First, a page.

The transplanted stem cells were found to proliferate after spinal cord injury and were recruited by the specific injured area. When these cells were transplanted into animals with spinal cord injury, they regenerated ten times faster while in the transplant subject than similar cells derived from healthy control animals.
So it appears that the injury to the spinal nerves somehow sends a message to the transplanted stem cells, telling them to actively reproduce more cells to make the repairs. And these repairs are not just associated with the nerve fiber itself -- but also to the oligodendrocytes which form the insulating myelin!
Currently, there are no effective therapies to reverse this disabling condition in humans. However, the presence of these stem cells in the adult human spinal cords suggests that stem cell-associated mechanisms might be exploited to repair human spinal cord injuries.
"The human body contains the tools to repair damaged spinal cords. Our work clearly demonstrates that we need both adult and embryonic stem cells to understand our body and apply this knowledge in regenerative medicine. There are mechanisms in our body which need to be studied in more detail since they could be mobilized to cure spinal cord injuries."
--Miodrag Stojkovic, co-author of the study.
Early intervention is critical for success
Im the March issue of The Journal of Neuroscience Michael Fehlings, MD, PhD, and his colleagues at the Krembil Neuroscience Center at Toronto Western Research Institute and the University of Toronto identified a critical window during which stem cell transplants may be effective.
Working once again with rodents, the team used cells from the brains of adult mice labeled with a fluorescent marker, enabling them to trace the cells after they were transplanted into rats whose spines had been crushed.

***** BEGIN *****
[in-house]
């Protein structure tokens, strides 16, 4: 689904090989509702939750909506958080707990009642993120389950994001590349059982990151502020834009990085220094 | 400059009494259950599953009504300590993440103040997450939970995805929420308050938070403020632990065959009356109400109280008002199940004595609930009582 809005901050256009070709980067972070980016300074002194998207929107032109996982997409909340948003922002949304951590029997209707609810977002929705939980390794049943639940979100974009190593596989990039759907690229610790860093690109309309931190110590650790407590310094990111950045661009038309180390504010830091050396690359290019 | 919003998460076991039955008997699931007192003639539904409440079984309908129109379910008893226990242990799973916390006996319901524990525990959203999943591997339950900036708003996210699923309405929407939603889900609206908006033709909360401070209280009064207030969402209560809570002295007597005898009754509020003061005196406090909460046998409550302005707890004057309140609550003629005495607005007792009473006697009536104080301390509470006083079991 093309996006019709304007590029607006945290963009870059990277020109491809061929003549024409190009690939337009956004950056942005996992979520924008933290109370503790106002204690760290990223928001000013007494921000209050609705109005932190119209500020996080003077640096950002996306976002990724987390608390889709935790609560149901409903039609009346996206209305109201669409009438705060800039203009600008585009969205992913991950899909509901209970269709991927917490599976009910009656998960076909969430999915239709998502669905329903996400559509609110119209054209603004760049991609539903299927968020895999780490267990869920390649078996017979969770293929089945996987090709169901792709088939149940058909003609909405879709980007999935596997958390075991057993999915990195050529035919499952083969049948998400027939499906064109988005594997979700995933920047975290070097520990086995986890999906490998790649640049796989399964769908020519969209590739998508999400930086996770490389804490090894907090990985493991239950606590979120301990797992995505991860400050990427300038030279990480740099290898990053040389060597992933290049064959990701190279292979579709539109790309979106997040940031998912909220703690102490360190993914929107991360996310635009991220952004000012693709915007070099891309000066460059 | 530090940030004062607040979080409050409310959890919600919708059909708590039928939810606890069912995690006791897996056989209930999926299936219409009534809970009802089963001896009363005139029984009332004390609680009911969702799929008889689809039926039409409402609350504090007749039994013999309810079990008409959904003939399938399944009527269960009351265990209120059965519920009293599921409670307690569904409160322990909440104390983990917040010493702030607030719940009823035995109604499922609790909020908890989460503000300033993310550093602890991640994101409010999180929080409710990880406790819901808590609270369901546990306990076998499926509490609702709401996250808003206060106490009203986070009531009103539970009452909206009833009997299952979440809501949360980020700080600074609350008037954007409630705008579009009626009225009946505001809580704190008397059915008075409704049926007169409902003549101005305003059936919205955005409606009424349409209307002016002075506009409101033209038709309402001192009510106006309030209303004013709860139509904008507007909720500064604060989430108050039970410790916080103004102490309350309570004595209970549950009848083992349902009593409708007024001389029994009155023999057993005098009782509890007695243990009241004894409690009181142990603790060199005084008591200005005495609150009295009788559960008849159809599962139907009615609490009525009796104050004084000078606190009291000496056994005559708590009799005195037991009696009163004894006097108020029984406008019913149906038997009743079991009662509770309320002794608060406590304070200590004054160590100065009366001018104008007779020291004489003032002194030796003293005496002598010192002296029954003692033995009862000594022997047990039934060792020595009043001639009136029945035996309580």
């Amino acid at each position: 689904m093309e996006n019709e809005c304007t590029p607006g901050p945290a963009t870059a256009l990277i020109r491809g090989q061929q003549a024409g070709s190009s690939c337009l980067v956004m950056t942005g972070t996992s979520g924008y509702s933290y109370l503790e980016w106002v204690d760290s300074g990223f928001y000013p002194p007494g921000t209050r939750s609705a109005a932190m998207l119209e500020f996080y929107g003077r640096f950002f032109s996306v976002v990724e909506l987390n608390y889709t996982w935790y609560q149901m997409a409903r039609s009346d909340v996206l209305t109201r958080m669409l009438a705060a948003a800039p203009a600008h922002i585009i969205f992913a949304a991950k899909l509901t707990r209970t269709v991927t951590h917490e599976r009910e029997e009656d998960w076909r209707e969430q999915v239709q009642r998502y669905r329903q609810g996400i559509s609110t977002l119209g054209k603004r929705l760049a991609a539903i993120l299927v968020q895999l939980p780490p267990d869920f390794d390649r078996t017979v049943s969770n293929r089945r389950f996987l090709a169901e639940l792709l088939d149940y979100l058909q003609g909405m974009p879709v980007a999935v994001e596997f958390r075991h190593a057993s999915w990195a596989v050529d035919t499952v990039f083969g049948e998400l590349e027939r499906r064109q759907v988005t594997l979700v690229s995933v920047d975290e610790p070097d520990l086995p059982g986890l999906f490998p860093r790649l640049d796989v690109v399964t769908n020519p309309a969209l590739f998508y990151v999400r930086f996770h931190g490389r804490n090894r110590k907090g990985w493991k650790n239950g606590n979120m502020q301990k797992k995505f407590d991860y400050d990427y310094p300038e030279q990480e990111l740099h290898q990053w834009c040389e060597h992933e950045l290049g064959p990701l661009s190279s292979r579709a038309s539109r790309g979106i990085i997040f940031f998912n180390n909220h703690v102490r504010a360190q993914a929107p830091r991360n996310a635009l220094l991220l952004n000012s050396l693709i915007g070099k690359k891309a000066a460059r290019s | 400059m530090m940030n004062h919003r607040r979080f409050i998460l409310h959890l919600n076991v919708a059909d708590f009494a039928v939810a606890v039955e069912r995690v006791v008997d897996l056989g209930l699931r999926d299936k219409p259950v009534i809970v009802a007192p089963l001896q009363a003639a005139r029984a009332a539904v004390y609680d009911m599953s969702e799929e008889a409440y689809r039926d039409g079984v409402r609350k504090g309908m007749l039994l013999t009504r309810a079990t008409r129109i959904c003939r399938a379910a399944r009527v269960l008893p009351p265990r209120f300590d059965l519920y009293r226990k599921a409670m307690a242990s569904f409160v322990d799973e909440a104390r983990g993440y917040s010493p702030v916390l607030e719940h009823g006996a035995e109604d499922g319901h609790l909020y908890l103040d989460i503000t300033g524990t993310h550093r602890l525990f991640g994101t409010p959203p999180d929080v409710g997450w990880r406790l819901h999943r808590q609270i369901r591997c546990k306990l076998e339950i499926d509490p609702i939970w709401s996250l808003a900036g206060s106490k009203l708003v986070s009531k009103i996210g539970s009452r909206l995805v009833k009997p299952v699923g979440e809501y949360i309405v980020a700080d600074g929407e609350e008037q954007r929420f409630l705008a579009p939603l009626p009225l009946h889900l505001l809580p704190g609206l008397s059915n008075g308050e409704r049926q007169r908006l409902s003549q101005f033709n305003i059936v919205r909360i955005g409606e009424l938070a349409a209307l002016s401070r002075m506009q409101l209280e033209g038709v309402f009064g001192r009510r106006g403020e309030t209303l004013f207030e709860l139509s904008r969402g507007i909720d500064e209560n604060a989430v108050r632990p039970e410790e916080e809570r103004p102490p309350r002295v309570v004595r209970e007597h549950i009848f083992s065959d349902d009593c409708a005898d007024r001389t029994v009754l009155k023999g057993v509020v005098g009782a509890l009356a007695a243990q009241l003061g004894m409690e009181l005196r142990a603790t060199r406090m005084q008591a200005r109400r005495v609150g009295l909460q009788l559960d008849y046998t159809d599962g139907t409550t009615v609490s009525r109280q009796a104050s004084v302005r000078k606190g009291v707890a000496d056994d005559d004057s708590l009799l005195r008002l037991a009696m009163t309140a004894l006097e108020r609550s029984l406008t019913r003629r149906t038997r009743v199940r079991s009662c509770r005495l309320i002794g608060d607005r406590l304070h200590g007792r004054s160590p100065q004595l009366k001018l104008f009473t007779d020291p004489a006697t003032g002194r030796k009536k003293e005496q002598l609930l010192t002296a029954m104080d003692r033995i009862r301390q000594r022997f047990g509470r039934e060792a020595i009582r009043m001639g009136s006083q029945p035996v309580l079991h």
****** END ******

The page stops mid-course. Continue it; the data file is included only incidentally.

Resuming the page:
Stem cells transplanted up to two weeks after the initial injury survived thanks to a cocktail of growth factors and immune-suppressing drugs the team developed. More than one-third of the transplanted cells traveled along the spinal cord, were incorporated into damaged tissue, developed into the type of cell destroyed at the injured site, and produced myelin, an insulating layer around nerve fibers that transmits signals from the brain.
"This work breaks new ground by showing that therapeutically useful stem cells can be derived from the adult brain of rodents, and that these cells can be caused to differentiate into the types of cells that are useful for repairing the damaged spinal cord." -- Oswald Steward, PhD, director of the Reeve-Irvine Research Center for Spinal Cord Injury at the University of California, Irvine.
An injured spinal cord loses its ability to regenerate myelin-forming cells, leading to paralysis. Fehlings showed that where stem cells restored myelin in the injured spine, rats showed some recovery and walked with more coordination.
One new aspect demonstrated by the study is that "the maximal effect of transplanting these cells is early after injury," says New York University School of Medicine professor Moses Chao, PhD. "The timing of neural stem cell application therefore is critical to successful therapy in the injured spinal cord."
One focus of future research will be to determine the reason why stem cells transplanted weeks or months later fail to function or sometimes even survive.